FUBAR’s Terry Cahill hits the road, ends up in prison with Trailer Park Boys

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“It’s a little bit different than what I’m used to,” Lawrence says. “Obviously, a lot of it’s improvised. But they sort of craft some of their jokes in advance and come up with language they want to use. That’s what was so amazing when working with these guys. On the set, they’d have lines that they thought of and would throw them to me and say ‘Here, try this one.’ Which is not my style. My style is straight improvisation. I don’t plan anything.”

One of the most cheerfully revolting gags, however, came directly from Lawrence. We’ll just say it involves Terry’s badly aimed urination after an ill-advised attempt to get high puts both him and Ricky in a state of psychosis.

“The premise was smoking bug spray,” Lawrence says. “Jail isn’t that great for Terry. He usually just likes to giv’r on beer and weed. So I figured I might as well commit to this premise.”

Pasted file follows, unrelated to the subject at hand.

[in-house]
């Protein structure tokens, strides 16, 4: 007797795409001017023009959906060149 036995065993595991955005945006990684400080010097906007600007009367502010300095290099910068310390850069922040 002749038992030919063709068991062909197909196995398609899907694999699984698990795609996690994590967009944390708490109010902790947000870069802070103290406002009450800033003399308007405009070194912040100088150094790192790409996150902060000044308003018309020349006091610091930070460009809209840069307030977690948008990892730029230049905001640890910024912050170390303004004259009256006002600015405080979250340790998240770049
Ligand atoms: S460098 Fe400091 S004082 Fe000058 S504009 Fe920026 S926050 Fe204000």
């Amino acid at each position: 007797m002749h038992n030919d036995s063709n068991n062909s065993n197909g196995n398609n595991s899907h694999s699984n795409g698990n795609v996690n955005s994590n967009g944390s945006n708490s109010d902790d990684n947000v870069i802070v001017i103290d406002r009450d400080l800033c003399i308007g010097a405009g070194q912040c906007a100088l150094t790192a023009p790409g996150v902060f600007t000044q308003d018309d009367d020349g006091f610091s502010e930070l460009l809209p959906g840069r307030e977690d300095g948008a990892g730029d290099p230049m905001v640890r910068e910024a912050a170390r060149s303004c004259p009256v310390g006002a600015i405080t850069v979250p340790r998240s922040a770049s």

The Trailer Park Boys began life as a low-budget, black-and-white documentary in 1999, two years before Lawrence, Spence and Dowse brought Terry and the Deaner to cinematic life in FUBAR. Ricky, Julian, Bubbles, Terry and Dean seem to be part of a proud Canadian lineage of dim-witted hosers, which began with Bob and Doug McKenzie and continues on shows such as Letterkenny. While a reunion between Terry and Spence’s Deaner may not be in the cards for the immediate future, Lawrence says he is always eager to take Terry to new frontiers of comedy.

“For me, it’s always been the love of improvisation,” he says. “I fell in love with Loose Moose when I was 14 years old. I’ve improvised other characters. Terry obviously stuck. But I still get to improvise when I’m playing Terry. Some people might think I’m doing the same thing over and over, but for me, it’s still improvisation.  It’s like a drug, you get a rush from not knowing what’s going to happen.”

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